Over at The Global Mail, Jo Chandler has posted an amazing story about a decades long medical-sleuthing mission in the remote highlands of Papua New Guinea. The goal: to unravel the terrifying mysteries of kuru, the inaptly named laughing disease, that was afflicting and killing the locals. When all was said and done, the kuru cipher led to major medical advances, scientific discoveries, and Nobel Prizes.
But its most important achievement was to largely eradicate the disease. This was no simple matter, as it involved changes to cherished mortuary practices and funerary feasting. Kuru, it turns out, is transmitted by consumption of infected (neurological) tissue:
In each case, it is believed the victim had incubated the disease for an astonishing 50 years or more, having been exposed to infection as a child when participating in mortuary feasts that were an intrinsic part of Fore culture: that is, the cooking and consumption of the dead, every last piece of them, in order to hasten the journey of the departed loved-ones to the land of the ancestors.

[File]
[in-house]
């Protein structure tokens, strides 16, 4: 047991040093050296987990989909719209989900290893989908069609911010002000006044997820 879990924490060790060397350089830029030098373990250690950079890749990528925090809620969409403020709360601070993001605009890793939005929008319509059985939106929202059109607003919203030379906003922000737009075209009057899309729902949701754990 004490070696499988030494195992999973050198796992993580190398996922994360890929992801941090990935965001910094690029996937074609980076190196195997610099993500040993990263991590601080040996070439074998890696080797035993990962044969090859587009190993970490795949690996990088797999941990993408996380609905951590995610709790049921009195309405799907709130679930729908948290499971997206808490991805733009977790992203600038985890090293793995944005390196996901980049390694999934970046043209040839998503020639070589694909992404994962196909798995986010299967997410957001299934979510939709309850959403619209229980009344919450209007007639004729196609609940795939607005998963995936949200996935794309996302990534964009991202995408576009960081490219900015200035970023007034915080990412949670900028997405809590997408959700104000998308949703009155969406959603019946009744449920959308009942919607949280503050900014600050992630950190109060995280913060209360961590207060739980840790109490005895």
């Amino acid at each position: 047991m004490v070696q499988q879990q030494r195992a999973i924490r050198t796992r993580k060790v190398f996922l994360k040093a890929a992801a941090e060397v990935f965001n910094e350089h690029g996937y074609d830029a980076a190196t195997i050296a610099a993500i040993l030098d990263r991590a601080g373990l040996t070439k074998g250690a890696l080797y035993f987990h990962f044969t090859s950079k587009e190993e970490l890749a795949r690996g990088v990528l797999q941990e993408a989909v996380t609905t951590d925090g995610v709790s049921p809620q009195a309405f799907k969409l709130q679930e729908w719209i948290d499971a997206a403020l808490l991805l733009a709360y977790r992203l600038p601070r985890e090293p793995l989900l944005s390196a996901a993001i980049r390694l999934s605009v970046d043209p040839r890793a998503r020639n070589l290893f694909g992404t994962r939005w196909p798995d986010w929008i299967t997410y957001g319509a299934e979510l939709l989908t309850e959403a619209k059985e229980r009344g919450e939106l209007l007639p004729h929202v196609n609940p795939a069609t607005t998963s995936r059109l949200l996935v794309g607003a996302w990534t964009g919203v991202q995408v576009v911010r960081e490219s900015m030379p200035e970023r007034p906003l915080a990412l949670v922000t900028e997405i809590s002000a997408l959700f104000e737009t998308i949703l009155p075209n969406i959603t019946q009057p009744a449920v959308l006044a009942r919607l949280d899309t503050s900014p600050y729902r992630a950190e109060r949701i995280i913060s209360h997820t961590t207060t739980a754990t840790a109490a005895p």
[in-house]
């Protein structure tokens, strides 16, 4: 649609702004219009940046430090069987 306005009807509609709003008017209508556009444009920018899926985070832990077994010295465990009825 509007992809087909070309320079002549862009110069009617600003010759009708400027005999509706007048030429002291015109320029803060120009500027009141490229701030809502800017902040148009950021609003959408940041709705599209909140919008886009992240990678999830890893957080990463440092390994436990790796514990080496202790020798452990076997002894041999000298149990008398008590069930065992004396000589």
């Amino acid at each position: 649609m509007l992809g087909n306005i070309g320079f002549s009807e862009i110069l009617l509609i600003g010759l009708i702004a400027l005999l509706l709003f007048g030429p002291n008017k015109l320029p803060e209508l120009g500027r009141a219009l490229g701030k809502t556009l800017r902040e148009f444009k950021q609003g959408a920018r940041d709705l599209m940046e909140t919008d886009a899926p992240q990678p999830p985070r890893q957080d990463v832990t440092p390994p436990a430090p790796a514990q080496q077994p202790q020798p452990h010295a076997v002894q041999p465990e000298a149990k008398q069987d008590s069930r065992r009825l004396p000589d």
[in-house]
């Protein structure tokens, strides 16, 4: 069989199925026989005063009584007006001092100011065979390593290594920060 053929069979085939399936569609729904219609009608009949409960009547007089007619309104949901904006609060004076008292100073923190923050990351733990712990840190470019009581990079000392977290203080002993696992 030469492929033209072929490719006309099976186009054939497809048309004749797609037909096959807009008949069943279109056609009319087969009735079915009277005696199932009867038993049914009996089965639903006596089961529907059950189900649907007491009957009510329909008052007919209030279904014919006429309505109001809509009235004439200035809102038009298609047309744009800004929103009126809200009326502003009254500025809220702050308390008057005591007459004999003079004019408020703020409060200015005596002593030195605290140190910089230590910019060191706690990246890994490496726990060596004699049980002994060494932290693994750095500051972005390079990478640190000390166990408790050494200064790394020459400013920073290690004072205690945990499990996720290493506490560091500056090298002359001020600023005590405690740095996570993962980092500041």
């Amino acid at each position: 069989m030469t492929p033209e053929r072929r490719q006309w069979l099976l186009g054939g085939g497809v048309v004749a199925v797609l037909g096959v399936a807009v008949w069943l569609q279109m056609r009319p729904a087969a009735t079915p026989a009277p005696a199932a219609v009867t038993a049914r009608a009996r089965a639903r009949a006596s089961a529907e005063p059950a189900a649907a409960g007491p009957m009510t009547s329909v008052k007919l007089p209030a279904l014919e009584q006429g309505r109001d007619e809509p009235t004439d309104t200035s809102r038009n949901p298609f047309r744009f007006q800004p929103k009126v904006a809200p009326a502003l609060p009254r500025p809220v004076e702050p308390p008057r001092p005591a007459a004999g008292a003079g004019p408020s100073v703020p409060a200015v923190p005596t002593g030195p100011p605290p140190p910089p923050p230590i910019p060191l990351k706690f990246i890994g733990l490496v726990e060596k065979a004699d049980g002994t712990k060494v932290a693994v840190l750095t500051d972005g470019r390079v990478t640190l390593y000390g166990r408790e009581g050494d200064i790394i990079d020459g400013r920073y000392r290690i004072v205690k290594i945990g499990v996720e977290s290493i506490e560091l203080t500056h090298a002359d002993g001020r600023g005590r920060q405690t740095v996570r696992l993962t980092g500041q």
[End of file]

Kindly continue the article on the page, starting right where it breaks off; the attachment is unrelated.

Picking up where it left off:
Much later, Alpers, who had always felt discomforted by the term cannibalism — “you don’t like to call your friends cannibals” — would invent a new term for the Fore ritual: “transumption”. It borrowed from the lexicon of Catholic doctrine around the Eucharistic transubstantiation of bread into the body and blood of Christ. He defined the Fore custom as “incorporation of the body of the dead person into the bodies of living relatives, thus helping to free the spirit of the dead”. It was a final act of love by the grief-stricken.
The Fore’s complex eschatology declared that each individual had five souls; that after death they travelled the land on a kind of farewell tour from which ultimately — assuming various rituals over a period of years were honoured — they would be reunited in the land of the ancestors. The most efficient path to this hereafter was for the body to be eaten.
These excerpts, while not particularly appetizing at this time of year, shouldn’t prevent you from reading the whole story. It’s powerful.